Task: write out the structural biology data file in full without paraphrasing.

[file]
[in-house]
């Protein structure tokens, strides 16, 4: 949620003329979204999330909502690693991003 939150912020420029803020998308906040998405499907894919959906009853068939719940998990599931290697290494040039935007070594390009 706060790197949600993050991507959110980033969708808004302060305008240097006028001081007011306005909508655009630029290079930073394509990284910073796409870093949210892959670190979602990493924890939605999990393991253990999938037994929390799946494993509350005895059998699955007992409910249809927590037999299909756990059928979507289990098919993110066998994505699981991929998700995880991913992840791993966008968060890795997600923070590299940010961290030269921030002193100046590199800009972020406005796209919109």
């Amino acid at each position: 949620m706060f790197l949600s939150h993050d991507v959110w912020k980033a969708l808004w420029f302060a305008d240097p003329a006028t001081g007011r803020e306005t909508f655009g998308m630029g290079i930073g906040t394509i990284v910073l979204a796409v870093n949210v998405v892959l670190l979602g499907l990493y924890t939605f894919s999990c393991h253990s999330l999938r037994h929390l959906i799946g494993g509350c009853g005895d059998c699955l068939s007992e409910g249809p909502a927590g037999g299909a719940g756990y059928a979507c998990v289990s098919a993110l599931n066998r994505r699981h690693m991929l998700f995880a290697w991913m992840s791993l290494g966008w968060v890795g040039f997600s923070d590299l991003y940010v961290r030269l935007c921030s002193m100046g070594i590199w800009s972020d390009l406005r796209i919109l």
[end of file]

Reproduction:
[in-house]
């Protein structure tokens, strides 16, 4: 949620003329979204999330909502690693991003 939150912020420029803020998308906040998405499907894919959906009853068939719940998990599931290697290494040039935007070594390009 706060790197949600993050991507959110980033969708808004302060305008240097006028001081007011306005909508655009630029290079930073394509990284910073796409870093949210892959670190979602990493924890939605999990393991253990999938037994929390799946494993509350005895059998699955007992409910249809927590037999299909756990059928979507289990098919993110066998994505699981991929998700995880991913992840791993966008968060890795997600923070590299940010961290030269921030002193100046590199800009972020406005796209919109």
């Amino acid at each position: 949620m706060f790197l949600s939150h993050d991507v959110w912020k980033a969708l808004w420029f302060a305008d240097p003329a006028t001081g007011r803020e306005t909508f655009g998308m630029g290079i930073g906040t394509i990284v910073l979204a796409v870093n949210v998405v892959l670190l979602g499907l990493y924890t939605f894919s999990c393991h253990s999330l999938r037994h929390l959906i799946g494993g509350c009853g005895d059998c699955l068939s007992e409910g249809p909502a927590g037999g299909a719940g756990y059928a979507c998990v289990s098919a993110l599931n066998r994505r699981h690693m991929l998700f995880a290697w991913m992840s791993l290494g966008w968060v890795g040039f997600s923070d590299l991003y940010v961290r030269l935007c921030s002193m100046g070594i590199w800009s972020d390009l406005r796209i919109l």